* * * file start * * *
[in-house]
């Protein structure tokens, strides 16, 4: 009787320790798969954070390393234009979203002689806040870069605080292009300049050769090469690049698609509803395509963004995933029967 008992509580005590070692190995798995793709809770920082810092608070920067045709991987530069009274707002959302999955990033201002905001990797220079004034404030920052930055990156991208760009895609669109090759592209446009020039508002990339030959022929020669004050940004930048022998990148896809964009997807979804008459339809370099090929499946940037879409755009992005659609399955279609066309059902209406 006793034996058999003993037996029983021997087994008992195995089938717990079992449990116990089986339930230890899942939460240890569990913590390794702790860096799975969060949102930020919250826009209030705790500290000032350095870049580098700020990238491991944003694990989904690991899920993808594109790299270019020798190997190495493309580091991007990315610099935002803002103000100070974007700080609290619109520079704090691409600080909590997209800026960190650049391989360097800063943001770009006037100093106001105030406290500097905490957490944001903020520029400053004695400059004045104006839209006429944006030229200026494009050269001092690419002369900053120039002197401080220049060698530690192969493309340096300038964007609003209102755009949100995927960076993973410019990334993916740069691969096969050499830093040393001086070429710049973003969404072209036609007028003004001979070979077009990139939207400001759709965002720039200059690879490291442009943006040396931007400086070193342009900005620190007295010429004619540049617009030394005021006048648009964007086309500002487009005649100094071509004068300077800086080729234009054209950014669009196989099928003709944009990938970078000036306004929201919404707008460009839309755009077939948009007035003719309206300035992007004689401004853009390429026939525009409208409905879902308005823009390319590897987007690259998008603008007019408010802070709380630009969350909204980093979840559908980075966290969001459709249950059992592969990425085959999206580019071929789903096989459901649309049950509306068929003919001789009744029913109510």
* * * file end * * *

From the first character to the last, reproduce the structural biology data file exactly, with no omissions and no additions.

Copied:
[in-house]
């Protein structure tokens, strides 16, 4: 009787320790798969954070390393234009979203002689806040870069605080292009300049050769090469690049698609509803395509963004995933029967 008992509580005590070692190995798995793709809770920082810092608070920067045709991987530069009274707002959302999955990033201002905001990797220079004034404030920052930055990156991208760009895609669109090759592209446009020039508002990339030959022929020669004050940004930048022998990148896809964009997807979804008459339809370099090929499946940037879409755009992005659609399955279609066309059902209406 006793034996058999003993037996029983021997087994008992195995089938717990079992449990116990089986339930230890899942939460240890569990913590390794702790860096799975969060949102930020919250826009209030705790500290000032350095870049580098700020990238491991944003694990989904690991899920993808594109790299270019020798190997190495493309580091991007990315610099935002803002103000100070974007700080609290619109520079704090691409600080909590997209800026960190650049391989360097800063943001770009006037100093106001105030406290500097905490957490944001903020520029400053004695400059004045104006839209006429944006030229200026494009050269001092690419002369900053120039002197401080220049060698530690192969493309340096300038964007609003209102755009949100995927960076993973410019990334993916740069691969096969050499830093040393001086070429710049973003969404072209036609007028003004001979070979077009990139939207400001759709965002720039200059690879490291442009943006040396931007400086070193342009900005620190007295010429004619540049617009030394005021006048648009964007086309500002487009005649100094071509004068300077800086080729234009054209950014669009196989099928003709944009990938970078000036306004929201919404707008460009839309755009077939948009007035003719309206300035992007004689401004853009390429026939525009409208409905879902308005823009390319590897987007690259998008603008007019408010802070709380630009969350909204980093979840559908980075966290969001459709249950059992592969990425085959999206580019071929789903096989459901649309049950509306068929003919001789009744029913109510």